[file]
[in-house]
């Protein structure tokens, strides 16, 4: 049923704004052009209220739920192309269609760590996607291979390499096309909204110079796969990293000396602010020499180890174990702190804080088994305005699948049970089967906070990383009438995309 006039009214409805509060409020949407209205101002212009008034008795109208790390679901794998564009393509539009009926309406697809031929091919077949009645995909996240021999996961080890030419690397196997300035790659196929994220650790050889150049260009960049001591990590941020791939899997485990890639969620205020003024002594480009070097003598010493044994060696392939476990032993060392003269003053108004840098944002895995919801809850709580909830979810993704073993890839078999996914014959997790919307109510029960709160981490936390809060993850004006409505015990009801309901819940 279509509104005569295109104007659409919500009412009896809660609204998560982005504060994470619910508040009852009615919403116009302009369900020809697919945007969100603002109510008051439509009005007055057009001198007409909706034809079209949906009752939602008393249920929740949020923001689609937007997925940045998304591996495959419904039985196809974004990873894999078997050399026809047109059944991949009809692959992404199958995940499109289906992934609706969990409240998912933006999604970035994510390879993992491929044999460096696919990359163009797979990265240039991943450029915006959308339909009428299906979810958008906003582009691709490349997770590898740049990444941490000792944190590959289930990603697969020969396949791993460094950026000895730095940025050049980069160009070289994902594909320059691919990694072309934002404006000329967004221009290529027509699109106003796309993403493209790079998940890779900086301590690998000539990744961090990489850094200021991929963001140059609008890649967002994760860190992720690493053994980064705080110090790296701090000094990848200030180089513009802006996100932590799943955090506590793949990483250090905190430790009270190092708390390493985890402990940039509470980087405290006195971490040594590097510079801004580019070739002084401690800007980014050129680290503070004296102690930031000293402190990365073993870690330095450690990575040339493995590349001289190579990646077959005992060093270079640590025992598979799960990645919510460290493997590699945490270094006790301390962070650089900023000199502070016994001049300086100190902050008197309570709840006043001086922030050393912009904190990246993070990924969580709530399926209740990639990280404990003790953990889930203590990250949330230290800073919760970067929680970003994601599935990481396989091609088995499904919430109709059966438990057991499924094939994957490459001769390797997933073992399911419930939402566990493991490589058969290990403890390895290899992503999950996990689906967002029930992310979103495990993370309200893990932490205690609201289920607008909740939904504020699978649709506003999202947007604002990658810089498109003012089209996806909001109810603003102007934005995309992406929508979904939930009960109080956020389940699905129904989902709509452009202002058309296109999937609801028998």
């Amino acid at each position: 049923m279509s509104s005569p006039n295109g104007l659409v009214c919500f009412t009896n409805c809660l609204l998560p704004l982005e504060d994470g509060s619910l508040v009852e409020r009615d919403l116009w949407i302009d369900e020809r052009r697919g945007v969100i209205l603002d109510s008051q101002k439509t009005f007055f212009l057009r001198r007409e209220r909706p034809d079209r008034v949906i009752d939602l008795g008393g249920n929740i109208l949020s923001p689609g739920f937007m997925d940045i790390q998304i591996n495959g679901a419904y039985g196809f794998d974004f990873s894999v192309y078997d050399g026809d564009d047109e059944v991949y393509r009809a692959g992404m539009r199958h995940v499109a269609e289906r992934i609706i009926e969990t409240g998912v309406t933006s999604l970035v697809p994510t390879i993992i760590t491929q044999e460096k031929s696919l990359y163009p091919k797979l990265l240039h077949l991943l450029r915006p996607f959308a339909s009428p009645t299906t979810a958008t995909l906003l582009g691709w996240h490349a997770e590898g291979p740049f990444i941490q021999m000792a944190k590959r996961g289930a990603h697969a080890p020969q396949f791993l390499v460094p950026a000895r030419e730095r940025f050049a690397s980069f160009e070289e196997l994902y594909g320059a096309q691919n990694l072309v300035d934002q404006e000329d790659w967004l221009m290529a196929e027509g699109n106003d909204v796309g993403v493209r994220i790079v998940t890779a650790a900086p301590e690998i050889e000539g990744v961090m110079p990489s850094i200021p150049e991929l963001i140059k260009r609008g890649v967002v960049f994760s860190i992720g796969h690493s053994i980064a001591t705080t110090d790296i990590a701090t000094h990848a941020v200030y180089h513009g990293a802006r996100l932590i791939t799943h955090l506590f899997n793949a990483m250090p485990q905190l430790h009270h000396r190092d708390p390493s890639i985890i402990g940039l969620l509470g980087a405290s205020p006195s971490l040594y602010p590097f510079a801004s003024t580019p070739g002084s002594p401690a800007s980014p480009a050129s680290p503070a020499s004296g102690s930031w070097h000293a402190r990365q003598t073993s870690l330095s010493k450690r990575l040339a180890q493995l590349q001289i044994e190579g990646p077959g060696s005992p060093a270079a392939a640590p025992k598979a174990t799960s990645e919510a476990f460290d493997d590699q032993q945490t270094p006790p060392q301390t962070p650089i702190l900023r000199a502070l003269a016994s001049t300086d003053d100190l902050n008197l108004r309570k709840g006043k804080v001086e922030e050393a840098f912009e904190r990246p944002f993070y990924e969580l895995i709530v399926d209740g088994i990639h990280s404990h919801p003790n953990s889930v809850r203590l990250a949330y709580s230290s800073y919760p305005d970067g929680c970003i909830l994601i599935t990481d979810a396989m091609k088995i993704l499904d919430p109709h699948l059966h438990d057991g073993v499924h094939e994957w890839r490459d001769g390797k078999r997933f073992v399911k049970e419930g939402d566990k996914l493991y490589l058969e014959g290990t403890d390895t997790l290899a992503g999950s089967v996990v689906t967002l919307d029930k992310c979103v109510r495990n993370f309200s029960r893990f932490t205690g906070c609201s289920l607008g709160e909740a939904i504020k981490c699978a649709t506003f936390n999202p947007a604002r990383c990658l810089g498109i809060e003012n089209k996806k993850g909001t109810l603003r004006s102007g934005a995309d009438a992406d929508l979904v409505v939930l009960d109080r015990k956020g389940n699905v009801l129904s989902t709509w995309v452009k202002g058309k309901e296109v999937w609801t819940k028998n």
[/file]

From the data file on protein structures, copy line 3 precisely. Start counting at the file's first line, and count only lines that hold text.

């Amino acid at each position: 049923m279509s509104s005569p006039n295109g104007l659409v009214c919500f009412t009896n409805c809660l609204l998560p704004l982005e504060d994470g509060s619910l508040v009852e409020r009615d919403l116009w949407i302009d369900e020809r052009r697919g945007v969100i209205l603002d109510s008051q101002k439509t009005f007055f212009l057009r001198r007409e209220r909706p034809d079209r008034v949906i009752d939602l008795g008393g249920n929740i109208l949020s923001p689609g739920f937007m997925d940045i790390q998304i591996n495959g679901a419904y039985g196809f794998d974004f990873s894999v192309y078997d050399g026809d564009d047109e059944v991949y393509r009809a692959g992404m539009r199958h995940v499109a269609e289906r992934i609706i009926e969990t409240g998912v309406t933006s999604l970035v697809p994510t390879i993992i760590t491929q044999e460096k031929s696919l990359y163009p091919k797979l990265l240039h077949l991943l450029r915006p996607f959308a339909s009428p009645t299906t979810a958008t995909l906003l582009g691709w996240h490349a997770e590898g291979p740049f990444i941490q021999m000792a944190k590959r996961g289930a990603h697969a080890p020969q396949f791993l390499v460094p950026a000895r030419e730095r940025f050049a690397s980069f160009e070289e196997l994902y594909g320059a096309q691919n990694l072309v300035d934002q404006e000329d790659w967004l221009m290529a196929e027509g699109n106003d909204v796309g993403v493209r994220i790079v998940t890779a650790a900086p301590e690998i050889e000539g990744v961090m110079p990489s850094i200021p150049e991929l963001i140059k260009r609008g890649v967002v960049f994760s860190i992720g796969h690493s053994i980064a001591t705080t110090d790296i990590a701090t000094h990848a941020v200030y180089h513009g990293a802006r996100l932590i791939t799943h955090l506590f899997n793949a990483m250090p485990q905190l430790h009270h000396r190092d708390p390493s890639i985890i402990g940039l969620l509470g980087a405290s205020p006195s971490l040594y602010p590097f510079a801004s003024t580019p070739g002084s002594p401690a800007s980014p480009a050129s680290p503070a020499s004296g102690s930031w070097h000293a402190r990365q003598t073993s870690l330095s010493k450690r990575l040339a180890q493995l590349q001289i044994e190579g990646p077959g060696s005992p060093a270079a392939a640590p025992k598979a174990t799960s990645e919510a476990f460290d493997d590699q032993q945490t270094p006790p060392q301390t962070p650089i702190l900023r000199a502070l003269a016994s001049t300086d003053d100190l902050n008197l108004r309570k709840g006043k804080v001086e922030e050393a840098f912009e904190r990246p944002f993070y990924e969580l895995i709530v399926d209740g088994i990639h990280s404990h919801p003790n953990s889930v809850r203590l990250a949330y709580s230290s800073y919760p305005d970067g929680c970003i909830l994601i599935t990481d979810a396989m091609k088995i993704l499904d919430p109709h699948l059966h438990d057991g073993v499924h094939e994957w890839r490459d001769g390797k078999r997933f073992v399911k049970e419930g939402d566990k996914l493991y490589l058969e014959g290990t403890d390895t997790l290899a992503g999950s089967v996990v689906t967002l919307d029930k992310c979103v109510r495990n993370f309200s029960r893990f932490t205690g906070c609201s289920l607008g709160e909740a939904i504020k981490c699978a649709t506003f936390n999202p947007a604002r990383c990658l810089g498109i809060e003012n089209k996806k993850g909001t109810l603003r004006s102007g934005a995309d009438a992406d929508l979904v409505v939930l009960d109080r015990k956020g389940n699905v009801l129904s989902t709509w995309v452009k202002g058309k309901e296109v999937w609801t819940k028998n």